Monday, September 20, 1999 Published at 15:08 GMT 16:08 UK
Business: The Economy
Virgin Trains price rise 'insult'
Richard Branson's Virgin Trains have come in for strong criticism
Virgin Trains are to put up ticket prices by nearly nine times the rate of inflation, making them the most expensive in the UK.
The increases in standard and first class tickets, which come into effect on 26 September, average 9% - compared with an inflation rate of 1.1%.
The new fares will mean Virgin ticket prices have risen up to 43% in two years.
A standard ticket from Stafford to London will rise from £84.50 to £92.50, while a ticket from Birmingham to London goes up from £70 to £76.50
The Midlands Rail Users' Consultative Committee criticised the price rises as an "insult".
Virgin Trains justifies the rise by the fact that it faces a £28m cut in government subsidies this year and profits were being put into buying a new fleet of faster, tilting trains to improve journey times and reliability.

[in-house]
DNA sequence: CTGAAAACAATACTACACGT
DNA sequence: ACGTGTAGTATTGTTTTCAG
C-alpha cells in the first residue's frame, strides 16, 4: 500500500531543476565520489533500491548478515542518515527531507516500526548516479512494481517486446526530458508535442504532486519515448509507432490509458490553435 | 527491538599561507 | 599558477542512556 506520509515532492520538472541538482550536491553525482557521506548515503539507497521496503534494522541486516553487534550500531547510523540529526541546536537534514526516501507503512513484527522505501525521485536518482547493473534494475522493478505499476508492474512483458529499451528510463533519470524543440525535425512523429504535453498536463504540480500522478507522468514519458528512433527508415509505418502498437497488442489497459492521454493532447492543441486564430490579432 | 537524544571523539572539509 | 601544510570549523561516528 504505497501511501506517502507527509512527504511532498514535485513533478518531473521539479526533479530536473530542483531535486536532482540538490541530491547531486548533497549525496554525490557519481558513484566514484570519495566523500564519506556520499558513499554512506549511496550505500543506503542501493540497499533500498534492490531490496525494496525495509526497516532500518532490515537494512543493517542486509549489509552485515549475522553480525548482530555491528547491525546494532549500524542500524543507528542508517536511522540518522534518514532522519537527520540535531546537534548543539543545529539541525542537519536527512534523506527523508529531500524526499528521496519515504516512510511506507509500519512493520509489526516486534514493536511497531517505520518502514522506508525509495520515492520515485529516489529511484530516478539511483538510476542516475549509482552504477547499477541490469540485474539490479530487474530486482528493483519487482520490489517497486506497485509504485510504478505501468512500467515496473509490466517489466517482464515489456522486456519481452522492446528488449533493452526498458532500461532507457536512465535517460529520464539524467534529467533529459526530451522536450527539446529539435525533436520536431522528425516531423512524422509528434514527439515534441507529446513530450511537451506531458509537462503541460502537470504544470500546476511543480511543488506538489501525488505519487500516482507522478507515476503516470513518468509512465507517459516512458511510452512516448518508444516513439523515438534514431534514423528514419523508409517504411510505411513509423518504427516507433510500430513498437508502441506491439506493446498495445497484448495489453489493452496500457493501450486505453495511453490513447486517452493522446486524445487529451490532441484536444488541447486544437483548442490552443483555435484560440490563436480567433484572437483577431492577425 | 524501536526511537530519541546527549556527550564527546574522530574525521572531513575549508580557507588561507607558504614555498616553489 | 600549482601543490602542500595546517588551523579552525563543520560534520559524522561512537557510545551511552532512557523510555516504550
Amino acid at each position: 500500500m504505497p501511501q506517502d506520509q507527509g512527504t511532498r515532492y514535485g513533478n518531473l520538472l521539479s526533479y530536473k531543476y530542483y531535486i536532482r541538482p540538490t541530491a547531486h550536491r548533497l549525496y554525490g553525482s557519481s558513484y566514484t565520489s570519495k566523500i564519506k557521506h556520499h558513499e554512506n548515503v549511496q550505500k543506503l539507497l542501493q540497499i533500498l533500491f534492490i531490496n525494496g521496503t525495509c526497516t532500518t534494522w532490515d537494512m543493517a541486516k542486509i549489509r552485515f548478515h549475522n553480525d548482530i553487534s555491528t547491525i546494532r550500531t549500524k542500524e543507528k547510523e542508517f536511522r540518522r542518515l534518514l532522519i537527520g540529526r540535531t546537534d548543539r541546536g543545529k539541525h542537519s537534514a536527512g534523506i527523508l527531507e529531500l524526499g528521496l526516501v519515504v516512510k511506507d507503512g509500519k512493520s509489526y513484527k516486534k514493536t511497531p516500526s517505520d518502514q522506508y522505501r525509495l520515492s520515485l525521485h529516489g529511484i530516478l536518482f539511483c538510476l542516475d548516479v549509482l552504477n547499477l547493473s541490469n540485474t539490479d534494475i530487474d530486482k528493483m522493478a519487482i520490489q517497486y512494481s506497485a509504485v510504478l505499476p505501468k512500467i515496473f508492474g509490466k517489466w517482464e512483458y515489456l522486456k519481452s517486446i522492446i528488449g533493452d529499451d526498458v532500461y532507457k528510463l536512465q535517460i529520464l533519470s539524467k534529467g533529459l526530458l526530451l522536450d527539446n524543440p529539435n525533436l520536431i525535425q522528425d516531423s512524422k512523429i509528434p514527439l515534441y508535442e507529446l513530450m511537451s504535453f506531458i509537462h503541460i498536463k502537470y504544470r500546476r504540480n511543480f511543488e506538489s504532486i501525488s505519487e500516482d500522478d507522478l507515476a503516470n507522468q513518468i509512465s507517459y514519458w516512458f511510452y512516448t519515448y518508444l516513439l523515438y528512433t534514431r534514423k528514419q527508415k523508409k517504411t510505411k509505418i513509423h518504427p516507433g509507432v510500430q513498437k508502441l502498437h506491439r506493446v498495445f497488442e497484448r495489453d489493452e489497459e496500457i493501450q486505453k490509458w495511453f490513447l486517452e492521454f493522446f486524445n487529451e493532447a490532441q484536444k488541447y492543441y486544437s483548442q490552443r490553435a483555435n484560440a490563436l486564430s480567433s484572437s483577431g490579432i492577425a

MRUCC chairman Dr Peris Jones said it was "horrified" to see the latest round of fare increases "so far above the level of inflation", particularly as Virgin Trains' performance had been poor.
He said: "(Virgin's) West Coast services have met punctuality targets only once during the past year, whilst CrossCountry services met the target during one four-week period only since privatisation."
Dr Jones also said the Midland's rail watchdog was dismayed by Virgin Train's time restrictions on Saver and Supersaver tickets for CrossCountry services.
Passengers who need to travel during restricted periods would be unable to buy discounted tickets, he said.
Dr Jones said that, while Virgin Trains offered "very reasonable" fares to passengers booking ahead, there were problems with availability on those cheaper tickets.
He said: "We welcome Virgin's future plans to improve the frequency and speed of both West Coast and CrossCountry services, but asking passengers to pay increases of this magnitude for the quality of service they are presently receiving adds insult to injury."
The Economy Contents